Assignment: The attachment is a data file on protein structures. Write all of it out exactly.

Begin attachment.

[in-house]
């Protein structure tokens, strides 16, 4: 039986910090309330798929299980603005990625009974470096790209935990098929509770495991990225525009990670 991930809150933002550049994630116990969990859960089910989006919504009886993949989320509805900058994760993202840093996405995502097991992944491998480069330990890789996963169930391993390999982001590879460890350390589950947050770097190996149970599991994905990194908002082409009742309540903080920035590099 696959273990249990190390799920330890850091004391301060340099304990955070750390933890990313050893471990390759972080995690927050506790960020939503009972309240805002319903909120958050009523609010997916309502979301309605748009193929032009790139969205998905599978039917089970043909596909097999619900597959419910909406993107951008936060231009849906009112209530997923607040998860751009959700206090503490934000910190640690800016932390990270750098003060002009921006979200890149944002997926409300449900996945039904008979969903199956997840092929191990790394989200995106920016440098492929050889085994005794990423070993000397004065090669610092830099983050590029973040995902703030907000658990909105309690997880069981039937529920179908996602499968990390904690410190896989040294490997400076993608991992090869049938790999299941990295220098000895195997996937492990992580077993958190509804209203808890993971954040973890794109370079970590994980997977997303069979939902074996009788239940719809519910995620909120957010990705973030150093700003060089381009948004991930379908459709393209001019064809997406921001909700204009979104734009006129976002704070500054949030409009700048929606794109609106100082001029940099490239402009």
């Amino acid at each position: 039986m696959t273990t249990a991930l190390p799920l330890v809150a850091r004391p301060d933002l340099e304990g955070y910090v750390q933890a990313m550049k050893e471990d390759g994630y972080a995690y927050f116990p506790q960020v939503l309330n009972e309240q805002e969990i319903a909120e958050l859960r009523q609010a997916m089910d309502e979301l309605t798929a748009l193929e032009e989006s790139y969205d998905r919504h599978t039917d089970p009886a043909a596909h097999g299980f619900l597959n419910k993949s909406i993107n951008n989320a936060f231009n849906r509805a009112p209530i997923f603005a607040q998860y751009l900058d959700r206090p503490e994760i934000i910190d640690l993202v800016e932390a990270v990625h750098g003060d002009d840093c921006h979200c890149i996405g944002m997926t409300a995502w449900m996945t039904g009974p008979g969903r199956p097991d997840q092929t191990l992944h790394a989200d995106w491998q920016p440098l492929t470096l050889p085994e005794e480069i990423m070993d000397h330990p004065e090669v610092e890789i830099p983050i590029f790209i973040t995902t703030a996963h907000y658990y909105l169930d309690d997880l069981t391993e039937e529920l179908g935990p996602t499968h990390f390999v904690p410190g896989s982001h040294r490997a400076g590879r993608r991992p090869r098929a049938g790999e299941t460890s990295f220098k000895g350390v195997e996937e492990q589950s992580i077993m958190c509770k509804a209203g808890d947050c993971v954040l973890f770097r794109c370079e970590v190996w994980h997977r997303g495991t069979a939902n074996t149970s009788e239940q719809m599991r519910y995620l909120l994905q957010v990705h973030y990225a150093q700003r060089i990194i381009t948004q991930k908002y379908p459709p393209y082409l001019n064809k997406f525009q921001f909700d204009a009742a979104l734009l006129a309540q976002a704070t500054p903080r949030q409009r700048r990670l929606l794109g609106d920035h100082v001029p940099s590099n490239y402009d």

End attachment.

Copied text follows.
[in-house]
């Protein structure tokens, strides 16, 4: 039986910090309330798929299980603005990625009974470096790209935990098929509770495991990225525009990670 991930809150933002550049994630116990969990859960089910989006919504009886993949989320509805900058994760993202840093996405995502097991992944491998480069330990890789996963169930391993390999982001590879460890350390589950947050770097190996149970599991994905990194908002082409009742309540903080920035590099 696959273990249990190390799920330890850091004391301060340099304990955070750390933890990313050893471990390759972080995690927050506790960020939503009972309240805002319903909120958050009523609010997916309502979301309605748009193929032009790139969205998905599978039917089970043909596909097999619900597959419910909406993107951008936060231009849906009112209530997923607040998860751009959700206090503490934000910190640690800016932390990270750098003060002009921006979200890149944002997926409300449900996945039904008979969903199956997840092929191990790394989200995106920016440098492929050889085994005794990423070993000397004065090669610092830099983050590029973040995902703030907000658990909105309690997880069981039937529920179908996602499968990390904690410190896989040294490997400076993608991992090869049938790999299941990295220098000895195997996937492990992580077993958190509804209203808890993971954040973890794109370079970590994980997977997303069979939902074996009788239940719809519910995620909120957010990705973030150093700003060089381009948004991930379908459709393209001019064809997406921001909700204009979104734009006129976002704070500054949030409009700048929606794109609106100082001029940099490239402009």
């Amino acid at each position: 039986m696959t273990t249990a991930l190390p799920l330890v809150a850091r004391p301060d933002l340099e304990g955070y910090v750390q933890a990313m550049k050893e471990d390759g994630y972080a995690y927050f116990p506790q960020v939503l309330n009972e309240q805002e969990i319903a909120e958050l859960r009523q609010a997916m089910d309502e979301l309605t798929a748009l193929e032009e989006s790139y969205d998905r919504h599978t039917d089970p009886a043909a596909h097999g299980f619900l597959n419910k993949s909406i993107n951008n989320a936060f231009n849906r509805a009112p209530i997923f603005a607040q998860y751009l900058d959700r206090p503490e994760i934000i910190d640690l993202v800016e932390a990270v990625h750098g003060d002009d840093c921006h979200c890149i996405g944002m997926t409300a995502w449900m996945t039904g009974p008979g969903r199956p097991d997840q092929t191990l992944h790394a989200d995106w491998q920016p440098l492929t470096l050889p085994e005794e480069i990423m070993d000397h330990p004065e090669v610092e890789i830099p983050i590029f790209i973040t995902t703030a996963h907000y658990y909105l169930d309690d997880l069981t391993e039937e529920l179908g935990p996602t499968h990390f390999v904690p410190g896989s982001h040294r490997a400076g590879r993608r991992p090869r098929a049938g790999e299941t460890s990295f220098k000895g350390v195997e996937e492990q589950s992580i077993m958190c509770k509804a209203g808890d947050c993971v954040l973890f770097r794109c370079e970590v190996w994980h997977r997303g495991t069979a939902n074996t149970s009788e239940q719809m599991r519910y995620l909120l994905q957010v990705h973030y990225a150093q700003r060089i990194i381009t948004q991930k908002y379908p459709p393209y082409l001019n064809k997406f525009q921001f909700d204009a009742a979104l734009l006129a309540q976002a704070t500054p903080r949030q409009r700048r990670l929606l794109g609106d920035h100082v001029p940099s590099n490239y402009d």